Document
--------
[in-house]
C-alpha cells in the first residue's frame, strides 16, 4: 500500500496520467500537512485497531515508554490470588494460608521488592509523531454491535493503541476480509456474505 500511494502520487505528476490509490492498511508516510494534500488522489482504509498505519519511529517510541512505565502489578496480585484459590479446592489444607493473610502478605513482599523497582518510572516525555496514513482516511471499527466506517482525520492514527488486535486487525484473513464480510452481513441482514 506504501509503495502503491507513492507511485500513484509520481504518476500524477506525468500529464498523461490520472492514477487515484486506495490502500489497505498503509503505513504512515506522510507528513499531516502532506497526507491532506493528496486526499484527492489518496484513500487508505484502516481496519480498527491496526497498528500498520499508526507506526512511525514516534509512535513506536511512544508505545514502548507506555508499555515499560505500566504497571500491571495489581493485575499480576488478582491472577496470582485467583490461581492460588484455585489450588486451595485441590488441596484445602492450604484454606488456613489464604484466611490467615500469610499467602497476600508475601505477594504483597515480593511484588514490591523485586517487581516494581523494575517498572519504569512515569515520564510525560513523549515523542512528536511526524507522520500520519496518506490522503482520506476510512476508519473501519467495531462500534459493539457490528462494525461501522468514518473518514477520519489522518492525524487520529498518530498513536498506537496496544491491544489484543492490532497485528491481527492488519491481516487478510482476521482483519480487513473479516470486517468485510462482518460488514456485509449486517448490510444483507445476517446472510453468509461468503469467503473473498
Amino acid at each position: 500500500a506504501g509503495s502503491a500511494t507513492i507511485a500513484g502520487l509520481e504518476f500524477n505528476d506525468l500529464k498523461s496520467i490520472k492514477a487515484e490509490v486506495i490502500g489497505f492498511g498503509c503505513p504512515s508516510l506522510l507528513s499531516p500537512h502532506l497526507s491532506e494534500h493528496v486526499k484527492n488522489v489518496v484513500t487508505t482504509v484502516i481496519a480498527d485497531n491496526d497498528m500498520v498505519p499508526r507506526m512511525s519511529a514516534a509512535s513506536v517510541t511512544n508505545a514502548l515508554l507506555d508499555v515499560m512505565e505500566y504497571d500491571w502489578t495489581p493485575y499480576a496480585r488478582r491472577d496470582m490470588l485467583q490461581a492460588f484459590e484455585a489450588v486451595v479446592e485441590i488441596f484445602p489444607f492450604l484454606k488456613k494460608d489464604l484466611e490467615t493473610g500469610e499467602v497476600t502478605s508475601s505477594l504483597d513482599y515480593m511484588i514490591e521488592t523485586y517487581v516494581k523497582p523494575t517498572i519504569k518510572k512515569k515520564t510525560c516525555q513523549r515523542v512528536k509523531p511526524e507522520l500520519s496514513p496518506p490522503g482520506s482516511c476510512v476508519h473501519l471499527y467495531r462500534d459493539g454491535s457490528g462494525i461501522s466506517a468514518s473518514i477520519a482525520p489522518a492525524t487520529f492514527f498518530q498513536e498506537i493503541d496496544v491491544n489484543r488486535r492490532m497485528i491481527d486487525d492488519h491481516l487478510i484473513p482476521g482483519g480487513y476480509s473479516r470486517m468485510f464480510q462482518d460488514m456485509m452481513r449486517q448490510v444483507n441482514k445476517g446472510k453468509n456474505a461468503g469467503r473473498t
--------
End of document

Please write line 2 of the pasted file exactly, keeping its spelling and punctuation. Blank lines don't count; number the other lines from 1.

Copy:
C-alpha cells in the first residue's frame, strides 16, 4: 500500500496520467500537512485497531515508554490470588494460608521488592509523531454491535493503541476480509456474505 500511494502520487505528476490509490492498511508516510494534500488522489482504509498505519519511529517510541512505565502489578496480585484459590479446592489444607493473610502478605513482599523497582518510572516525555496514513482516511471499527466506517482525520492514527488486535486487525484473513464480510452481513441482514 506504501509503495502503491507513492507511485500513484509520481504518476500524477506525468500529464498523461490520472492514477487515484486506495490502500489497505498503509503505513504512515506522510507528513499531516502532506497526507491532506493528496486526499484527492489518496484513500487508505484502516481496519480498527491496526497498528500498520499508526507506526512511525514516534509512535513506536511512544508505545514502548507506555508499555515499560505500566504497571500491571495489581493485575499480576488478582491472577496470582485467583490461581492460588484455585489450588486451595485441590488441596484445602492450604484454606488456613489464604484466611490467615500469610499467602497476600508475601505477594504483597515480593511484588514490591523485586517487581516494581523494575517498572519504569512515569515520564510525560513523549515523542512528536511526524507522520500520519496518506490522503482520506476510512476508519473501519467495531462500534459493539457490528462494525461501522468514518473518514477520519489522518492525524487520529498518530498513536498506537496496544491491544489484543492490532497485528491481527492488519491481516487478510482476521482483519480487513473479516470486517468485510462482518460488514456485509449486517448490510444483507445476517446472510453468509461468503469467503473473498